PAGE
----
The further development of the use of NMR relaxation times in chemical, biological and medical research has perhaps been curtailed by the length of time these measurements often take. The DESPOT (Driven Equilibrium Single Pulse Observation of T1) method has been developed, which reduces the time required to make a T1 measurement by a factor of up to 100. The technique has been studied extensively herein and the thesis contains recommendations for its successful experimental application. Modified DESPOT type equations for use when T2 relaxation is incomplete or where off-resonance effects are thought to be significant are also presented. A recently reported application of the DESPOT technique to MR imaging gave good initial results but suffered from the fact that the images were derived from spin systems that were not driven to equilibrium. An approach which allows equilibrium to be obtained with only one non-acquisition sequence is presented herein and should prove invaluable in variable contrast imaging. A DESPOT type approach has also been successfully applied to the measurement of T1. T_1's can be measured, using this approach significantly faster than by the use of the classical method. The new method also provides a value for T1 simultaneously and therefore the technique should prove valuable in intermediate energy barrier chemical exchange studies. The method also gives rise to the possibility of obtaining simultaneous T1 and T1 MR images. The DESPOT technique depends on rapid multipulsing at nutation angles, normally less than 90^o. Work in this area has highlighted the possible time saving for spectral acquisition over the classical technique (90^o-5T_1)_n. A new method based on these principles has been developed which permits the rapid multipulsing of samples to give T_1 and M_0 ratio information. The time needed, however, is only slightly longer than would be required to determine the M_0 ratio alone using the classical technique. In ^1H decoupled ^13C spectroscopy the method also gives nOe ratio information for the individual absorptions in the spectrum.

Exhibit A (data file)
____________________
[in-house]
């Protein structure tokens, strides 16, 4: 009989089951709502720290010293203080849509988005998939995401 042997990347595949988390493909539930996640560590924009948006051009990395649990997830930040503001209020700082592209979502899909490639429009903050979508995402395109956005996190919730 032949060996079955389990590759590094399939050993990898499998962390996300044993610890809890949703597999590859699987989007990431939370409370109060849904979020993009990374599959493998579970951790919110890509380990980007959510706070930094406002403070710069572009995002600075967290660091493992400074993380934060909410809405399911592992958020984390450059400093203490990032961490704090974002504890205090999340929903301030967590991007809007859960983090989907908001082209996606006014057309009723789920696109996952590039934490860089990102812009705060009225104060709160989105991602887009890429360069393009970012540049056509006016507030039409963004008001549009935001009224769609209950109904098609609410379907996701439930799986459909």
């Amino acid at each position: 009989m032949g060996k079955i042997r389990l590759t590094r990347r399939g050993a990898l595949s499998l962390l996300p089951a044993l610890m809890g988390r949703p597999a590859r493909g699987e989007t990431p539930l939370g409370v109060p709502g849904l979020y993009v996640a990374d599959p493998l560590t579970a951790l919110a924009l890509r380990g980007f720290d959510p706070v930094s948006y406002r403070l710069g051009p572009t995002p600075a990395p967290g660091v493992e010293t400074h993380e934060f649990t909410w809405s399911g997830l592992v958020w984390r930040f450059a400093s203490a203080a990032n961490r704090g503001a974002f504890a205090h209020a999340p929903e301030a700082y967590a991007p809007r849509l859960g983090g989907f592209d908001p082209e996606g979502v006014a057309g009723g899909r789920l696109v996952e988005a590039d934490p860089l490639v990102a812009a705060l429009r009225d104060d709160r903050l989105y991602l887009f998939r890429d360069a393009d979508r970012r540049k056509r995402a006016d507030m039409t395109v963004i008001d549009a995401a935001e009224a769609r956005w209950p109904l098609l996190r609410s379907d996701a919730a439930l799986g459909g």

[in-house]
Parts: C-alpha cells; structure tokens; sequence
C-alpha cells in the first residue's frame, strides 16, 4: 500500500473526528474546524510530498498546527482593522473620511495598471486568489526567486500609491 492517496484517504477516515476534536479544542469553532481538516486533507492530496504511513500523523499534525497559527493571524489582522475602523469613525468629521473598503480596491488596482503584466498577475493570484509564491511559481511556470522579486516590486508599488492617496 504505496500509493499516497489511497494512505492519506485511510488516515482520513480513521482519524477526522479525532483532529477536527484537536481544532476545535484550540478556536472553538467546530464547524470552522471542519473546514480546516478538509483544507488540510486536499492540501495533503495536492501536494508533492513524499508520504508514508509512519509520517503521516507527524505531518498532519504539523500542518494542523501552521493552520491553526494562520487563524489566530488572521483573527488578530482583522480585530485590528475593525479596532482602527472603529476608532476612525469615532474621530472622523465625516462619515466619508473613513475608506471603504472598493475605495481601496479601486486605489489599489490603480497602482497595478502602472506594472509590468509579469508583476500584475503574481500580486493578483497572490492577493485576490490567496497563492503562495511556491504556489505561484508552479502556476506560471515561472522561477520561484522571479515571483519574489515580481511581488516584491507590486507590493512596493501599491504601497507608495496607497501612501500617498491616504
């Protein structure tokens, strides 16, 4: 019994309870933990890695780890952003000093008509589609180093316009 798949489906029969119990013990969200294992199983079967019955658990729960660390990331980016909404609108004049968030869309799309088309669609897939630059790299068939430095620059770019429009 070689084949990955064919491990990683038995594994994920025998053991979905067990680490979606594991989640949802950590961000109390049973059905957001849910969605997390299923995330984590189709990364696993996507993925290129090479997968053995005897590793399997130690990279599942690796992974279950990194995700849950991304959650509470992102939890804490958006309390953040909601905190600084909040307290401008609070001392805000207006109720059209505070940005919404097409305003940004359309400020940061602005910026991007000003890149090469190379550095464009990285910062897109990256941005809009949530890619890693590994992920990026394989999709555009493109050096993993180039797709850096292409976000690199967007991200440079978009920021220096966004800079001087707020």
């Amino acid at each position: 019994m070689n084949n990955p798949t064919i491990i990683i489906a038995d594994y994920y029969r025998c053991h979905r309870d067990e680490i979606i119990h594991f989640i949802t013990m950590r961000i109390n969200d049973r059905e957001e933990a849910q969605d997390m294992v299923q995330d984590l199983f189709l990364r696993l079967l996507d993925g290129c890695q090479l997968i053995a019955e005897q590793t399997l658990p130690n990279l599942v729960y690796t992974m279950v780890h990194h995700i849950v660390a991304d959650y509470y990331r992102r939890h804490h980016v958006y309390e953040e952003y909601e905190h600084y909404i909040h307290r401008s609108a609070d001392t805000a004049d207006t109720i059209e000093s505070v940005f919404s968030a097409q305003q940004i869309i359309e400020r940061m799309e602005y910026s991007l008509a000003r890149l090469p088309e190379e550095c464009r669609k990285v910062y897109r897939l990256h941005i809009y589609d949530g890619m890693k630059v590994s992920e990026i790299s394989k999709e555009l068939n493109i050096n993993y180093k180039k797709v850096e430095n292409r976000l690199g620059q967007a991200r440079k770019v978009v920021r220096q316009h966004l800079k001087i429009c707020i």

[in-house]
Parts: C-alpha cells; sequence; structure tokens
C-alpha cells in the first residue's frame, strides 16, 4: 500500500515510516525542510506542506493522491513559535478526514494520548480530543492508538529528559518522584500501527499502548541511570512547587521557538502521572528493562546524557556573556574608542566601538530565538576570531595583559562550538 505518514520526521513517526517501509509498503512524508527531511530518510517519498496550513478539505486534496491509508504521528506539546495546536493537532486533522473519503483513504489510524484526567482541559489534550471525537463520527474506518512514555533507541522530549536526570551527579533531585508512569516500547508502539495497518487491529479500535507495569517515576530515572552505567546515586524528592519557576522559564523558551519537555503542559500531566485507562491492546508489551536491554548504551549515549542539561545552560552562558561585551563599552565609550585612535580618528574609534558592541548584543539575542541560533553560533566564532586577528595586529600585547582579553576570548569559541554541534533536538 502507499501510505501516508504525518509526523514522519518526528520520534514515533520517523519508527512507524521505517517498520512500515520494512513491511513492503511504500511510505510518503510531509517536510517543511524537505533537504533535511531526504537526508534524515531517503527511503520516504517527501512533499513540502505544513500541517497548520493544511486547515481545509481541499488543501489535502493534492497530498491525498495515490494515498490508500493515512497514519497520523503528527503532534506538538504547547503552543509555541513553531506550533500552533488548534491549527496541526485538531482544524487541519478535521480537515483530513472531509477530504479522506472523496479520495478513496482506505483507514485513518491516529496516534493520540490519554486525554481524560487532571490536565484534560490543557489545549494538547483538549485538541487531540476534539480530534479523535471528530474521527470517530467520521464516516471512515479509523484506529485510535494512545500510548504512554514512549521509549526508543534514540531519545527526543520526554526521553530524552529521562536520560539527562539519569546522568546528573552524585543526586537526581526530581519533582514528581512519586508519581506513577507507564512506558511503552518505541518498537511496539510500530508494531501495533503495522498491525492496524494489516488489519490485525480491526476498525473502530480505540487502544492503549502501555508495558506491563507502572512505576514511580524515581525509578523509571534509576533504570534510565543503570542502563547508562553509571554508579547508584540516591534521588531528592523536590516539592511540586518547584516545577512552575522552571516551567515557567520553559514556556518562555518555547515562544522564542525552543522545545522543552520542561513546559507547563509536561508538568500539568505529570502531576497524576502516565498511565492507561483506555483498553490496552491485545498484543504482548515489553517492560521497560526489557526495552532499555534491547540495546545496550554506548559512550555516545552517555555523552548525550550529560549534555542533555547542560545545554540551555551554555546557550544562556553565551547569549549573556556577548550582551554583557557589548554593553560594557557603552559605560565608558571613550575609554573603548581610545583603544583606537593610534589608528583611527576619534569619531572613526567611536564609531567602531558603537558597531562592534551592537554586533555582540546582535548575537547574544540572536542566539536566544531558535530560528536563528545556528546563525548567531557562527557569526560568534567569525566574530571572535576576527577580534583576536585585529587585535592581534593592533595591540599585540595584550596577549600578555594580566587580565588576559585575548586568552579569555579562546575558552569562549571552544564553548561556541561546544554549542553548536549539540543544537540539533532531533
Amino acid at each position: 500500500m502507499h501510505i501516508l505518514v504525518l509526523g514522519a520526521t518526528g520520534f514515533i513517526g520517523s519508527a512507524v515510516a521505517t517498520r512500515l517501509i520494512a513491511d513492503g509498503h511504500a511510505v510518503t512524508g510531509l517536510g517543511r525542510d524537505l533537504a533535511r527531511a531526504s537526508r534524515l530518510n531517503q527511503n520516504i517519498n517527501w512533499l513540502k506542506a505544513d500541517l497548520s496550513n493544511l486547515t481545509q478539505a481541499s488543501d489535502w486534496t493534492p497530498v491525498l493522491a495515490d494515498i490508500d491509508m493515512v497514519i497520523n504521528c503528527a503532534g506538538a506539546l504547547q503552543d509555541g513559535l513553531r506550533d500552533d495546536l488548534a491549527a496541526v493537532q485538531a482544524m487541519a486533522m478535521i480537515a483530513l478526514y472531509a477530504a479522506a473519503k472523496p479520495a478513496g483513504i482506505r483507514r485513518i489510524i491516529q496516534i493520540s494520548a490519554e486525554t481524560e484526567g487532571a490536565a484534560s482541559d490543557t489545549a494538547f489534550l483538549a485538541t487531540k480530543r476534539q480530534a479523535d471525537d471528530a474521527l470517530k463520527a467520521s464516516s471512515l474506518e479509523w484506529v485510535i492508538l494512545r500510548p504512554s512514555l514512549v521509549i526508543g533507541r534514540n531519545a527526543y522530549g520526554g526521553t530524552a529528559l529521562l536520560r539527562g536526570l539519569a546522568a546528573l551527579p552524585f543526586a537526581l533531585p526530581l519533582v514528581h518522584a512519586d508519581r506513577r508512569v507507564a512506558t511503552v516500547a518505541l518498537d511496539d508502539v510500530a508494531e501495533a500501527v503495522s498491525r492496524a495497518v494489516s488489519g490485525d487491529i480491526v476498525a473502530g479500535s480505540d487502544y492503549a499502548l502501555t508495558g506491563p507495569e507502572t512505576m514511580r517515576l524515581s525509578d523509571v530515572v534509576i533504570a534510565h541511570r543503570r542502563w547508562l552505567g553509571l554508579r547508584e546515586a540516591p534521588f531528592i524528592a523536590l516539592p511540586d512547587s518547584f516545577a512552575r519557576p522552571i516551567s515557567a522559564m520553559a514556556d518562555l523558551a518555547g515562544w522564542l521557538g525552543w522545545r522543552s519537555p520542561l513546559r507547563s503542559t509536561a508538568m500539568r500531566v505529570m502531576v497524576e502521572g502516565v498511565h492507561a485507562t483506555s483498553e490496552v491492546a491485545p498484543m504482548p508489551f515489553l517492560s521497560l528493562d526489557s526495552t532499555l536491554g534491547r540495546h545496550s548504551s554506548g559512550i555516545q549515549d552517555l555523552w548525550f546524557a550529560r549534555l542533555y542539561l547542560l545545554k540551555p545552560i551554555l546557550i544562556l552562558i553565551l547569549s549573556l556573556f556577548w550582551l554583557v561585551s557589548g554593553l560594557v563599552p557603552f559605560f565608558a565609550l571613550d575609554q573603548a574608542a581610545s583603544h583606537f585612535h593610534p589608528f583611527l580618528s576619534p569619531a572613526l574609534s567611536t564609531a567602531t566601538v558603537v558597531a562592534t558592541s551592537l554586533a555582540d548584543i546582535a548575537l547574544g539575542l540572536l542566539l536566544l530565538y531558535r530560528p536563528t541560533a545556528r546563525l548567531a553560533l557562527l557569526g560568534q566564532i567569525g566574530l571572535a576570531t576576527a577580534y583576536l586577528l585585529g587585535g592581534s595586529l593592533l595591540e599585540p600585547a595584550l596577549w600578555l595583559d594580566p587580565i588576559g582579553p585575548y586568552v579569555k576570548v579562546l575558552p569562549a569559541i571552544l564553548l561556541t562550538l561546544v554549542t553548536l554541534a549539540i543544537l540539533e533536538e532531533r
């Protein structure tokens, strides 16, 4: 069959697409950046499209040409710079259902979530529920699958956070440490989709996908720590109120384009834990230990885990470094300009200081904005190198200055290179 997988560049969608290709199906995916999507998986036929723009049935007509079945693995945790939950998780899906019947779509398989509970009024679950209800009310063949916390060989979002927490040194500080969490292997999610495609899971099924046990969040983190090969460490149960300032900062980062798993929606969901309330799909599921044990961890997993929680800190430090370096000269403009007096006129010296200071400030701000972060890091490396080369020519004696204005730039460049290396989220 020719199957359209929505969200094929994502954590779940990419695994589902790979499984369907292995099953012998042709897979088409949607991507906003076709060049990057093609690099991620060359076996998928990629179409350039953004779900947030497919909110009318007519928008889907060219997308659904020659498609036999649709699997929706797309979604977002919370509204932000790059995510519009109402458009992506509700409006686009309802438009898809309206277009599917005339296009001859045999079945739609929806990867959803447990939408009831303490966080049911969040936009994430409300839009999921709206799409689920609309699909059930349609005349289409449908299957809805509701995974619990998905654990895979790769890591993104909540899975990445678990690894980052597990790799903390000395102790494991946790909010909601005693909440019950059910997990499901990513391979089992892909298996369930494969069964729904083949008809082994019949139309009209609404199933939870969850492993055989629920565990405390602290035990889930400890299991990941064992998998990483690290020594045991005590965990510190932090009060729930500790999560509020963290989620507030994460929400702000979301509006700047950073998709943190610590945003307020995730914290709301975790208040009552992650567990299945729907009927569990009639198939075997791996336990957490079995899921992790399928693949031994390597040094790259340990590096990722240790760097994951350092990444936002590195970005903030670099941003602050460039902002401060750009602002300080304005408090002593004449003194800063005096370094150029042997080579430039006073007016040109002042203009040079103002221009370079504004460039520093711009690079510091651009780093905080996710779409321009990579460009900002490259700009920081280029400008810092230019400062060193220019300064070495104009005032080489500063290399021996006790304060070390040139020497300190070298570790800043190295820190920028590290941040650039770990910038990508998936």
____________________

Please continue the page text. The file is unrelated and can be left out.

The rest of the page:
|Date of Award||1989|
- driven equilibrium conditions
- measurement of NMR relaxation times